All tomorrow's pathways: maritime's energy transition
The Naval Architect: October 2020
Perfect is the enemy of good, believes DNV GL CEO of maritime, Knut Ørbeck-Nilssen. “We are facing a situation where idealism and localism spell trouble for shipping... Shipping requires international regulations, however we do see that local and regional lawmakers are increasingly demonstrating impatience and distrust with the IMO’s lack of progress.”
Ørbeck-Nilssen’s fear is that the road to decarbonisation will be compromised by a patchwork of localised regulation, as it has with other issues such as biofouling and ballast water discharge. Earlier in September, the European Parliament voted to include greenhouse gas (GHG) emissions from ships over 5,000gt in the emissions trading system, subject to approval by EU member states. It’s a move which threatens to undermine the International Chamber of Shipping’s initiative to create a US$5 billion R&D fund based on a mandatory contribution of US$2 per metric tonne of marine fuel that would be applicable across the world.
In order to achieve IMO’s target of an overall 50% reduction in total GHG emissions by 2050 it’s commonly accepted that the hard work must be done over the next decade. That entails a massive scale-up of new technologies and better fuel alternatives than is currently being realised. DNV GL anticipates that the regulations and incentives being drawn up to achieve this will begin to impact by 2023, with all the implications to costs, asset values and earning capacity which that entails.
Maritime Forecast to 2050
Published annually since 2017, the ‘Maritime Forecast to 2050: Energy Transition Outlook’ is intended as a tool to help shipowners navigate the technological, regulatory and market uncertainty of decarbonisation. It encompasses a library of 30 different scenarios for the evolution of the global fleet between now and the middle of this century, with different permutations of fuel types and technology systems. These are derived from three primary energy sources: electrofuels (fuels derived from renewable electricity), sustainably- sourced biofuels, and traditional fossil fuels utilising carbon capture and storage.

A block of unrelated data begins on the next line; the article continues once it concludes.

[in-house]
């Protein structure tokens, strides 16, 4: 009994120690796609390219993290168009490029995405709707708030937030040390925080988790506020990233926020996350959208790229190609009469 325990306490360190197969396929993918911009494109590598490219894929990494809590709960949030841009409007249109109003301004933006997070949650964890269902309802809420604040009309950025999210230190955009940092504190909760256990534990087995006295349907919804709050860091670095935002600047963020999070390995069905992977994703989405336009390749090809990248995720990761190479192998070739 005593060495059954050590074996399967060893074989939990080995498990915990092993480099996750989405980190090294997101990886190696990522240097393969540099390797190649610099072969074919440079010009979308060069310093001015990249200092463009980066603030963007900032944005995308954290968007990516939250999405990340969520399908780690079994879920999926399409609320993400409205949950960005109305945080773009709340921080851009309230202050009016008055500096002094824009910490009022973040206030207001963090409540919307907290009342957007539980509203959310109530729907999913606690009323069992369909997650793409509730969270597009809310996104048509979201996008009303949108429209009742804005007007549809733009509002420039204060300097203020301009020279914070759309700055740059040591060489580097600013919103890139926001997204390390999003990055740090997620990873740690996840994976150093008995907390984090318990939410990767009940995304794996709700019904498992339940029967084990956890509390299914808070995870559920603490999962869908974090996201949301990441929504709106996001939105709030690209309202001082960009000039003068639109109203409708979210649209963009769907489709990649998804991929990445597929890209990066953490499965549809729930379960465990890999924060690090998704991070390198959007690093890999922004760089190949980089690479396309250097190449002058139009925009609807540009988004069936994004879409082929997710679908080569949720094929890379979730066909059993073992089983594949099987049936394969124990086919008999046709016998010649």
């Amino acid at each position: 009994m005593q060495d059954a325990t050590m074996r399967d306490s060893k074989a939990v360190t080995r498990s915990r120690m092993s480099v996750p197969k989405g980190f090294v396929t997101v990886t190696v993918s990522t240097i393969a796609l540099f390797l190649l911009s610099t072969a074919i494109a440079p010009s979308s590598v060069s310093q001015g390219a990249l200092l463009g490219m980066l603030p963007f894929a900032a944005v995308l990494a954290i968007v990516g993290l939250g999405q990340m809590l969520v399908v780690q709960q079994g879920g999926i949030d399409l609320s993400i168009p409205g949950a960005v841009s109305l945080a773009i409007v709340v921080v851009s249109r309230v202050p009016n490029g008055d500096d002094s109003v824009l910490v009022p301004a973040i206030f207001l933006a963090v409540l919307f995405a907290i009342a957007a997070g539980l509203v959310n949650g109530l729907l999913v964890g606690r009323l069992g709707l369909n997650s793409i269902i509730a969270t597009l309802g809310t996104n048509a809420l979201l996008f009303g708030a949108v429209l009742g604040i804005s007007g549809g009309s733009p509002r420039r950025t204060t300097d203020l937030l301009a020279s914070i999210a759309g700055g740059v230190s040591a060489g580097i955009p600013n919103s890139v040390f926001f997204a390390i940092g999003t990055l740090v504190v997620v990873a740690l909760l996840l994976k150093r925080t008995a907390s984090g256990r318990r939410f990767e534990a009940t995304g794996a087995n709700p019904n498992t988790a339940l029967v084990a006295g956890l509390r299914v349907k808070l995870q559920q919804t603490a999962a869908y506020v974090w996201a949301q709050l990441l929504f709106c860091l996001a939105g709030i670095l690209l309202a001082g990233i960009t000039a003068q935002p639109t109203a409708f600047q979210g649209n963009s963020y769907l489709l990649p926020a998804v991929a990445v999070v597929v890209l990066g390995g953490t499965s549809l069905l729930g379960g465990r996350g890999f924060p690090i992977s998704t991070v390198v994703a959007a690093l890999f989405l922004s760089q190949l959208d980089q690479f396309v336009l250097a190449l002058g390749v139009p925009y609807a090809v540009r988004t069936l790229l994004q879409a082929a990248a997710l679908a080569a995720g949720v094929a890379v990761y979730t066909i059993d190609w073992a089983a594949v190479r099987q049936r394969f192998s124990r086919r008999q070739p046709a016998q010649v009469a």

“Having 30 scenarios has allowed us to understand which of these drivers are more important and also the sensitivity of each and how much they impact on the choice of technology and fuel,” explains Tore Longva, maritime principal consultant at DNV GL and the publication’s lead author.
Each scenario belongs to one of three decarbonisation pathways: a reference one in which no further regulations are imposed on shipping, another in which shipping achieves the 50% targets set out by IMO in 2018’s Initial GHG strategy, and an ambitious pathway where shipping becomes fully decarbonised by 2040.
Longva says: “We do see a lot of pressure with the European Parliament and society in general pressing for decarbonisation. IMO is going to review its strategy in 2023 and then every three years after that. The EU is probably going to press for harder regulations. [The 2040 pathway] is partly there as a reference as the most radical but it could be 2050 or anything in between.”
Continuing the theme, there are also three key drivers, or uncertainties: the extremity of regulatory policy measures (e.g. carbon pricing), the cost of fuel and energy, and how seaborne trade demand may change over the next 30 years. This year’s study explores in greater depth the theme of fuel flexibility and foresees significant future roles for ammonia and methanol, alongside bio- and synthetic LNG.
At present, less than 0.5% of the current global fleet is using alternative fuels (including LNG) but that figure rises steeply to almost 10% when ships on order are factored in, according to data on DNV GL’s Alternative Fuels Insight platform. These figures are based on the total number of vessels, taking into account smaller craft, but Longva points out that these are increasingly serving as a test bed for new technologies that can eventually be upscaled.